The Disaster of Emergency Medicine




I was walking through the emergency room a few days ago and saw a patient sitting on a gurney in the hallway drinking pop and eating a sandwich.

Nothing is more irritating than seeing the emergency department being used for non emergent medicine.

If you can breath, walk, and talk….. It’s not an emergency! Call your doctor’s office and get an appointment.

Unfortunately, the non-emergent use of emergency departments is more common than you think. It’s unclear why people abuse emergency rooms, but it happens a lot.

Sometimes it’s because the patient does not have insurance and doesn’t have a doctor. And patients know that the ER is not allowed to turn them away. So they just go to the ER and get their primary care there.

Sometimes it’s because patients don’t know any better. They think that they can just go to the ER for all their problems, and that that is normal. Someone please educate these people.

Sometimes they say that their doctor is “booked and can’t see me for 2 weeks”. So they stroll into the ER to get their urinary incontinence medication refilled.

ER physicians should not be allowed to prescribe medications for on-going problems. Then patients won’t go to them. An ER doctor should not have to deal with refilling Viagra or Flomax for a patient.

How do we fix this problem?

Pay primary care physicians more! What? Why? There really isn’t a primary care shortage in this country. There is a shortage of pay for primary care. If primary care physicians were paid appropriately, they would have enough office hours and time to accommodate all their patients.

Instead, more and more primary care physicians are leaving primary care, moonlighting as ER physicians, and sub specializing to try and make more money for their time. They want to be efficient.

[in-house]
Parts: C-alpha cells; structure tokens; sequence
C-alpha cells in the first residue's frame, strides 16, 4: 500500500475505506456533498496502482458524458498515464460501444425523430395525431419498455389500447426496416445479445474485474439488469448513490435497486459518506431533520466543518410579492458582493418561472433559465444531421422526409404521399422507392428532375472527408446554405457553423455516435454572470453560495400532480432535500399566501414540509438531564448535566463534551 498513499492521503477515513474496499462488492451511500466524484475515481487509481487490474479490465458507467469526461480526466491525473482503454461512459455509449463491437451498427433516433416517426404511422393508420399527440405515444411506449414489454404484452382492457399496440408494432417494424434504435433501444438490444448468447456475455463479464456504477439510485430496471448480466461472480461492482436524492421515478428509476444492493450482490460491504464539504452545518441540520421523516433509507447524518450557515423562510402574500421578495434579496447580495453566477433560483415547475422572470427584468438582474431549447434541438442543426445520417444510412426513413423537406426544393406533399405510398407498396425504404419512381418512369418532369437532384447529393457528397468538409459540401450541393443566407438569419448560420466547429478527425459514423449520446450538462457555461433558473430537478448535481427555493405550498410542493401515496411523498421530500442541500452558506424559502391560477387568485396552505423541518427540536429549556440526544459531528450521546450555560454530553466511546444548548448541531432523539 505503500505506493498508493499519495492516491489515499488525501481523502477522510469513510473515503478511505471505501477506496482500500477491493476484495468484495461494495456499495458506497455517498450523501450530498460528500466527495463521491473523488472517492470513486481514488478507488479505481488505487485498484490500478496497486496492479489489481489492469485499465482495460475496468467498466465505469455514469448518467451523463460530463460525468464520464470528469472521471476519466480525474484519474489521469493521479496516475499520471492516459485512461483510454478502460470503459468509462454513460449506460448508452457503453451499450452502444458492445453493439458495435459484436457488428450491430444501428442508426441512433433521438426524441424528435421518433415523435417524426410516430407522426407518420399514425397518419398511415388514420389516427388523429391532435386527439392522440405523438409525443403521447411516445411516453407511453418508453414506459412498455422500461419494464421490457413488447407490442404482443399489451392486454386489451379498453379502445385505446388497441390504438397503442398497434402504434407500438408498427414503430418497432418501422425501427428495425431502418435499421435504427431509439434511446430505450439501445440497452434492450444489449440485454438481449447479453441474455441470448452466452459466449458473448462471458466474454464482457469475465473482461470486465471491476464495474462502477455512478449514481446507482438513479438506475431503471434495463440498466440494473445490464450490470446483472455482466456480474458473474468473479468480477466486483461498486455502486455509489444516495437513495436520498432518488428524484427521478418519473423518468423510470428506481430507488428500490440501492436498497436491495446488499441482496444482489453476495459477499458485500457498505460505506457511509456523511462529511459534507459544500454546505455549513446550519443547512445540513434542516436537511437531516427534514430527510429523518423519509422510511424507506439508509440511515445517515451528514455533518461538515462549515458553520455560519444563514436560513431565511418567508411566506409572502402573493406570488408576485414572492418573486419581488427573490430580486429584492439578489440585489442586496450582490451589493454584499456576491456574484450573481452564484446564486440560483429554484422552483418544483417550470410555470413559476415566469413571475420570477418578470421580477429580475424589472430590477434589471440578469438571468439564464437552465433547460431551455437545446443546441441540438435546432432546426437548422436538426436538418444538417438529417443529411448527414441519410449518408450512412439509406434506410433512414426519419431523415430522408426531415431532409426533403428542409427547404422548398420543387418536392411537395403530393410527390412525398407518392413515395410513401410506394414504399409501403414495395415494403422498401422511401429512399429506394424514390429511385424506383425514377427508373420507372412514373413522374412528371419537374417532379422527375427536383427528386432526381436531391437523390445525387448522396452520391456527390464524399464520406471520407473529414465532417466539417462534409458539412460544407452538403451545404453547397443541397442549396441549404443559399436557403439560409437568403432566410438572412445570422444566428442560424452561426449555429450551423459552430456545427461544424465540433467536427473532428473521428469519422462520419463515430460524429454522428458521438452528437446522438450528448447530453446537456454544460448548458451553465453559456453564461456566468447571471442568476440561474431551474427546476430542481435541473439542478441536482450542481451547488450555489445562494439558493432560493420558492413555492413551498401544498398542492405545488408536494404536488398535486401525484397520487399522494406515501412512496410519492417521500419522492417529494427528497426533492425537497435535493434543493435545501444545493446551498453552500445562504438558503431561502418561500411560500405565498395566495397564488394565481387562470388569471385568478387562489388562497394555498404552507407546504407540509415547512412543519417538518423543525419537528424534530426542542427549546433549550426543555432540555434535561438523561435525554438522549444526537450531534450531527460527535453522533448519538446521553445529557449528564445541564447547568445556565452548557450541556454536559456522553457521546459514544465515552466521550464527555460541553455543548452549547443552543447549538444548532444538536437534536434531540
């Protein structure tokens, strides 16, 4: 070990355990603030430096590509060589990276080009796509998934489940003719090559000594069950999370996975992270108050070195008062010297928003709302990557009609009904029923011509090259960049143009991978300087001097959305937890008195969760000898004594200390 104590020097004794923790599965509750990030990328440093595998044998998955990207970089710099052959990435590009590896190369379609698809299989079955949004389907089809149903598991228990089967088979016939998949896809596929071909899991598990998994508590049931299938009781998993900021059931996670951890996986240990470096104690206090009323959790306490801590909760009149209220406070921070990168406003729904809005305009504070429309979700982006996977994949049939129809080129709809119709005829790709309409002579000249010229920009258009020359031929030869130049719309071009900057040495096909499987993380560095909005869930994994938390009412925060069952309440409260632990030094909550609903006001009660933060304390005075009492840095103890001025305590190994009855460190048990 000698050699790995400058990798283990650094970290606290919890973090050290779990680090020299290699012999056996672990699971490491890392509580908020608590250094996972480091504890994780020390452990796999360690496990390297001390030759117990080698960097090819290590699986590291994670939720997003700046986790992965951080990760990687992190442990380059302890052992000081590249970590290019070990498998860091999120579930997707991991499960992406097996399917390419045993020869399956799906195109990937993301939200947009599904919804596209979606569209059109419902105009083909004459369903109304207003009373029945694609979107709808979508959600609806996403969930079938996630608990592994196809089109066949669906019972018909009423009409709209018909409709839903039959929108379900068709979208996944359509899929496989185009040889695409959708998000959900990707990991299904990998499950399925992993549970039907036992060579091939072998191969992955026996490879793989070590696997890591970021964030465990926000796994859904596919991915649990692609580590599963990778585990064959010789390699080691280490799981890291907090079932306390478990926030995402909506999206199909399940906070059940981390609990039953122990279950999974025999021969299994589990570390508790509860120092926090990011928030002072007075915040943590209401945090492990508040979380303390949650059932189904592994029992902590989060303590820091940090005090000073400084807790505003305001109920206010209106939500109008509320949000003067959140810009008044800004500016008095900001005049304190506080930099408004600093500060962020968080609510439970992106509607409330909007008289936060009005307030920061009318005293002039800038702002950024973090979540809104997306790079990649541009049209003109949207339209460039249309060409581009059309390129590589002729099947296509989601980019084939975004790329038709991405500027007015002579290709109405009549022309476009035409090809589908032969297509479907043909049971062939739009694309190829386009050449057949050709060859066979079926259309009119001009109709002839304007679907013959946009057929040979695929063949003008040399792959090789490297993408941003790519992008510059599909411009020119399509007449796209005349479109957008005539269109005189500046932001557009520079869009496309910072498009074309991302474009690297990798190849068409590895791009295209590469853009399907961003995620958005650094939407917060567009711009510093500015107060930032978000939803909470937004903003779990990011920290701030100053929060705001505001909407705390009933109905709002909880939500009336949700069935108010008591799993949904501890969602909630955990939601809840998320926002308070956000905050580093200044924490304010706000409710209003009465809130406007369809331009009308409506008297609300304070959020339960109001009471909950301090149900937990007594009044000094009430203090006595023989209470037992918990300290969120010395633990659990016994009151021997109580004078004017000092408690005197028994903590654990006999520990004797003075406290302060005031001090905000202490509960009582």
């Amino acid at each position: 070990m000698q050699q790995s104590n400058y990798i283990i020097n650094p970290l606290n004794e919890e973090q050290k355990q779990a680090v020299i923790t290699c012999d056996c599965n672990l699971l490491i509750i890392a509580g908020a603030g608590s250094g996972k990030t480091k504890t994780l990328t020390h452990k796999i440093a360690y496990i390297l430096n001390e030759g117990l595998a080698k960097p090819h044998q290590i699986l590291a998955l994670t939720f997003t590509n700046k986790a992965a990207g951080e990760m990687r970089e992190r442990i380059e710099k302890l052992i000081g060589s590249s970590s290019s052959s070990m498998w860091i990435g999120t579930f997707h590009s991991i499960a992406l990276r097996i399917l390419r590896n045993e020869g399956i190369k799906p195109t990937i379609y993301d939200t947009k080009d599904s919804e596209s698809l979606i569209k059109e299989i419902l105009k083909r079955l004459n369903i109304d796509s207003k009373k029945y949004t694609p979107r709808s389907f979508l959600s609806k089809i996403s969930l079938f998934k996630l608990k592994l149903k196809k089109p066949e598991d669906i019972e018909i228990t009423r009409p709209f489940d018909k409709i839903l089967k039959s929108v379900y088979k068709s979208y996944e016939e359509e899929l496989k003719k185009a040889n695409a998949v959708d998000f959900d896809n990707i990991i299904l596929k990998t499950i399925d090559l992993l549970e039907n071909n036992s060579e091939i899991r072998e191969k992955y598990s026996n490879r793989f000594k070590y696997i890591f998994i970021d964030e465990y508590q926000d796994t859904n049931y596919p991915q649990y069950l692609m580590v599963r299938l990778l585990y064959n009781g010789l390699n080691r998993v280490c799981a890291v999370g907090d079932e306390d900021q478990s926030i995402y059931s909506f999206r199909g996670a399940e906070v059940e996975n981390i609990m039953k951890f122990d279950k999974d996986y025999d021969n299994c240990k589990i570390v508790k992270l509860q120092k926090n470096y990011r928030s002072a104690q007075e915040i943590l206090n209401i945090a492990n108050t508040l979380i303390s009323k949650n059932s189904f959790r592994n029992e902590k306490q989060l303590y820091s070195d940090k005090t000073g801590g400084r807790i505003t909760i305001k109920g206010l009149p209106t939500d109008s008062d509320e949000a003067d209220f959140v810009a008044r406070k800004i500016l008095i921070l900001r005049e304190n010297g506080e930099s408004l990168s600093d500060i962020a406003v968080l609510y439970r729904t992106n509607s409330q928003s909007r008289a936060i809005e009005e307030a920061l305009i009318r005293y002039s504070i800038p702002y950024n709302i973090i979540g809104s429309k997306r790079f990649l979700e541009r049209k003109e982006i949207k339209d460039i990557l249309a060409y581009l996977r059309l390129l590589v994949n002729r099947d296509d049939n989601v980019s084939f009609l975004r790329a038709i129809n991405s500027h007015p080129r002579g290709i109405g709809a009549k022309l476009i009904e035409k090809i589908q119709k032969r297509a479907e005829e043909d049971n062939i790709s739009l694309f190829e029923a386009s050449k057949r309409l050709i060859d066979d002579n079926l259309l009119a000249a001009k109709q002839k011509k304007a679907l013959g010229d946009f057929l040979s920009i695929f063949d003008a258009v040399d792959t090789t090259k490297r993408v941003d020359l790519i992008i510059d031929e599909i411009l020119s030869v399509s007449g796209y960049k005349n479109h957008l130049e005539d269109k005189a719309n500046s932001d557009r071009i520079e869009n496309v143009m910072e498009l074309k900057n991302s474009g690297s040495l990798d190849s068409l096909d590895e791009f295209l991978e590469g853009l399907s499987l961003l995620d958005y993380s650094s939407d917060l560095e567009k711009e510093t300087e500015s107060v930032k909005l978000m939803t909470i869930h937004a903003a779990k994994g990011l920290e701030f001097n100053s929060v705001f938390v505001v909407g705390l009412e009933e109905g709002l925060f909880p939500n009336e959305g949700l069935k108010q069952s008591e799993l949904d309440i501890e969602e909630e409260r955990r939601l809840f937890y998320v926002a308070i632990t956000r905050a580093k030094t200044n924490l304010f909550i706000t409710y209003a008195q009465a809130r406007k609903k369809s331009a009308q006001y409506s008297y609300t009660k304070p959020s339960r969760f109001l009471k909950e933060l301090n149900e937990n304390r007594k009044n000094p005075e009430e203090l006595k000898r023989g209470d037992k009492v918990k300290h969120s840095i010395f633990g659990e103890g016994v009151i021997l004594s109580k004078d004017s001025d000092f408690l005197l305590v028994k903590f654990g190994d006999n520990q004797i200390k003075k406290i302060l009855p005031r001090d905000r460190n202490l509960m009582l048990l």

If a primary care physician can get paid upfront $130 dollars an hour for working in the ER, why would he bother seeing 4 patients an hour, some of which have no insurance, some have insurance, but he has to hire 3 employees to chase down insurance companies, so that he can maybe make $30 an hour, but get paid 90 days later?

It does not make sense.

So he cuts his office hours down to 10-20 hours a week, and goes and moonlights at an urgent care facility, an ER, or as a hospitalist.

With President Obama touting health care reform, he needs to attack the core of the problem. Fix primary care medicine! Pay the primary care doctors for their time, effort, thought process, and care.

The worst thing that Obama can do is to hire cheaper “providers”. Not physicians, but “providers”.

A provider can be anyone, a nurse, a physician’s assistant, a dentist or even a chiropracter. Sure, hiring nurses and PAs to take over primary care medicine may look cheaper, but the long term consequences are more expensive.

When you have a lesser trained “provider” trying to care for people, you get tons and tons of useless consults. We have seen this in hospitals as well as clinics. Over utilization of consultants costs the system more. While a good primary care physician can work up most problems and only consult for difficult cases, a lesser trained provider will consult more often and cost the patient, as well as the system, more on the aggregate. That is bad medicine.

A patient will not get appropriate care until further down the line from a random consultant. Bad medicine!

My advice to Obama: Pay the primary care physicians what they are worth, and you will not have a primary care shortage. You will save patients lives, ensure better outcomes, as well as have a healthier population in general. Stop short-changing the physicians that are on the front lines.

This will also relieve the emergency departments, to handle “emergencies”. The vast majority of ER doctors did not go into ER because they want to see sniffles, fungal toe infections, and a thinning hairline. Nor do they want to refill your Viagra.